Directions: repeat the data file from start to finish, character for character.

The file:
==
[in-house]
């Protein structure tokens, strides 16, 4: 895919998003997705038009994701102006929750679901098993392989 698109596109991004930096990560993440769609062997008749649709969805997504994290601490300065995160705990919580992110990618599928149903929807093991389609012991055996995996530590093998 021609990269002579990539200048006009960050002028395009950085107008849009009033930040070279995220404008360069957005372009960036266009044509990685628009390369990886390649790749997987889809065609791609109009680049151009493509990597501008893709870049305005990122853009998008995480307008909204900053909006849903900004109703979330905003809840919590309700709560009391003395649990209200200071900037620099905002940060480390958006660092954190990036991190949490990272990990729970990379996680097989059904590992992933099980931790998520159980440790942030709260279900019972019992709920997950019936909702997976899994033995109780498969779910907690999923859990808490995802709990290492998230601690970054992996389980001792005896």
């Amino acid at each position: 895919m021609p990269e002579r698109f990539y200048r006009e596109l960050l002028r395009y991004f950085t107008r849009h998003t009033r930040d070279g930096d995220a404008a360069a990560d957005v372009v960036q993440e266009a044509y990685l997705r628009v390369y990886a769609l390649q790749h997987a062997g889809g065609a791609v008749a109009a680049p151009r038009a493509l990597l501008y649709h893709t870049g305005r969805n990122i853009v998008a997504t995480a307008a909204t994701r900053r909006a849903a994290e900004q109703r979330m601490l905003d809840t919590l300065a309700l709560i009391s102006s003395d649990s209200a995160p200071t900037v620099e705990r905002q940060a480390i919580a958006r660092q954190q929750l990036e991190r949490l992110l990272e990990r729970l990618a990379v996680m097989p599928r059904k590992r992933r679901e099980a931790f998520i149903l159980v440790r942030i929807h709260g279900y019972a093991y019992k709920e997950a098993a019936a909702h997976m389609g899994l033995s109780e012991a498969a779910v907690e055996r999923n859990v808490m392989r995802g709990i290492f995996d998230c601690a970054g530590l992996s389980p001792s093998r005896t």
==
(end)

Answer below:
[in-house]
């Protein structure tokens, strides 16, 4: 895919998003997705038009994701102006929750679901098993392989 698109596109991004930096990560993440769609062997008749649709969805997504994290601490300065995160705990919580992110990618599928149903929807093991389609012991055996995996530590093998 021609990269002579990539200048006009960050002028395009950085107008849009009033930040070279995220404008360069957005372009960036266009044509990685628009390369990886390649790749997987889809065609791609109009680049151009493509990597501008893709870049305005990122853009998008995480307008909204900053909006849903900004109703979330905003809840919590309700709560009391003395649990209200200071900037620099905002940060480390958006660092954190990036991190949490990272990990729970990379996680097989059904590992992933099980931790998520159980440790942030709260279900019972019992709920997950019936909702997976899994033995109780498969779910907690999923859990808490995802709990290492998230601690970054992996389980001792005896």
């Amino acid at each position: 895919m021609p990269e002579r698109f990539y200048r006009e596109l960050l002028r395009y991004f950085t107008r849009h998003t009033r930040d070279g930096d995220a404008a360069a990560d957005v372009v960036q993440e266009a044509y990685l997705r628009v390369y990886a769609l390649q790749h997987a062997g889809g065609a791609v008749a109009a680049p151009r038009a493509l990597l501008y649709h893709t870049g305005r969805n990122i853009v998008a997504t995480a307008a909204t994701r900053r909006a849903a994290e900004q109703r979330m601490l905003d809840t919590l300065a309700l709560i009391s102006s003395d649990s209200a995160p200071t900037v620099e705990r905002q940060a480390i919580a958006r660092q954190q929750l990036e991190r949490l992110l990272e990990r729970l990618a990379v996680m097989p599928r059904k590992r992933r679901e099980a931790f998520i149903l159980v440790r942030i929807h709260g279900y019972a093991y019992k709920e997950a098993a019936a909702h997976m389609g899994l033995s109780e012991a498969a779910v907690e055996r999923n859990v808490m392989r995802g709990i290492f995996d998230c601690a970054g530590l992996s389980p001792s093998r005896t």